HAVANA TIMES — Beer drinkers in Cuba have been on edge since the press acknowledged the domestic industry’s inability to satisfy the growing demand for the product at State hard currency stores and private businesses, a situation now coupled with the tourism boom.
The opinions expressed on the street range from indifference – “Who cares, as long as a beer costs 25 pesos and I continue to earn 400 a month, I’ll never be able to afford it,” a man from Sancti Spiritus says – to dissatisfaction, a reaction that becomes increasingly common as the regular peso market continues to experience shortages and the hard currency one becomes unstable.
“I just saw the owner of a restaurant load his car up with beer case after case,” says Agustin Romero, from Sancti Spiritus. “Then, I go into the store and what do they tell me? That they’ve run out. Makes sense, I hadn’t gone with thousands of pesos to buy in bulk, I’d gone to buy three measly beers.”
This scenario is also common in Havana, where our reporters have spotted trucks full of Cristal-brand beer take a detour away from the sales point – where not even a single can is unloaded – and head straight for an address that the owner of a Lada car hands over to the driver along with a generous payment.
Some time ago, in a report that investigated the lawlessness of certain private bars and discos, some of the owners interviewed told of their maneuvers to ensure their locales had a steady supply of beer. “It’s one of the most widely consumed products and I have to buy it in Cuban Convertible Pesos (CUC) like everybody else, transport it, refrigerate it and spend money on fuel to pick it up,” one of them said. These strategies, in addition to the illegality that these establishments claim to be “forced” into, as most pay those who work in State warehouses to put away products for them, involve “solidarity” networks that enable hoarding.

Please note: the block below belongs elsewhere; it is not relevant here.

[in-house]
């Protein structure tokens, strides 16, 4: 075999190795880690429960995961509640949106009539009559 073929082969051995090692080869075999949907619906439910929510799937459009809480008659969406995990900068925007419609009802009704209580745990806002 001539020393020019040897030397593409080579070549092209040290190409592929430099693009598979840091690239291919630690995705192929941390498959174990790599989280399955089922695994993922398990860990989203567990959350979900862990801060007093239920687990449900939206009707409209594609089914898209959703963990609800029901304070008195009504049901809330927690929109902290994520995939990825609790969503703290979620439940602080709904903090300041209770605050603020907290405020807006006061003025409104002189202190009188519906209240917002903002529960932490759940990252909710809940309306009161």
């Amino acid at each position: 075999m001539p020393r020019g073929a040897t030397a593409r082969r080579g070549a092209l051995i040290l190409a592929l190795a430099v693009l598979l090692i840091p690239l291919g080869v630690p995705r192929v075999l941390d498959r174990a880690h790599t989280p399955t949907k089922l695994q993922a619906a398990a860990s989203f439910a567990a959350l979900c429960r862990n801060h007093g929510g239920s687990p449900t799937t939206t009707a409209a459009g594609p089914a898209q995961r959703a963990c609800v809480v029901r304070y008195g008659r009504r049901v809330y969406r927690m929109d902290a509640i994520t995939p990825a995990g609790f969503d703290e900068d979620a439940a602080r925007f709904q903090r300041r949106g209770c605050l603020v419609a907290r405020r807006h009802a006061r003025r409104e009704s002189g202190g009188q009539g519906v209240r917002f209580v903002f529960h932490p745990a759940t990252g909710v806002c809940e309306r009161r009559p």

In Santiago de Cuba, the truck driver who transported Cristal-brand beer denied this, saying everything was business as usual and that domestically-produced beers (Cristal and Bucanero, that is) hadn’t gone out of circulation. “Look, my brother is coming from the United States and I want to buy some from you to have some in the house,” the reporter told him.
It was only in the Pan.com coffee shop on Aguilera Street that he was able to find these brands. At the Santiago de Cuba Casa del Caribe, where there is a sales point, they were only selling Presidente and other imported brands that cost more than 1 CUC. One of the barmen said he hadn’t seen Cuban beers for a long time and that it was normal for them to disappear like that.
“If you want your brother to drink beer, buy it now,” one of the clerks at La Bombonera told him. The clerk claims that it’s common for someone to come along and buy the entire stock of bottled Cristal-brand beer, and that the same was true of juices. “It’s not like before,” she said, referring to shortages that have become common.
Perhaps those who were loading the beer truck in Santiago de Cuba were sincere when they said there was nothing out of the ordinary with the supply. In Cuba, “normal” is any offer below the demand.
Toursim and the Self-Employed
“The times when beer collected dust in warehouses are behind us,” Mario Duañona, employee for the Provincial Food, Lodging and Recreation Company, says, explaining that the offer has not gone down but that demand has gone up.
“Cristal and Bucanero literally fly,” says Samy, who works at one of Las Tunas’ Caracol establishments. He and people from other provinces claim that shortages are owed to the increase in the number of private restaurants and rentals, which tend to hoard these products, having greater purchasing power. At root, there are two main forces at work: a vertiginous increase in the number of tourists visiting the entire island (in 2015, Cuba saw the record figure of 3.5 million visitors) and the domestic industry’s inability to increase production.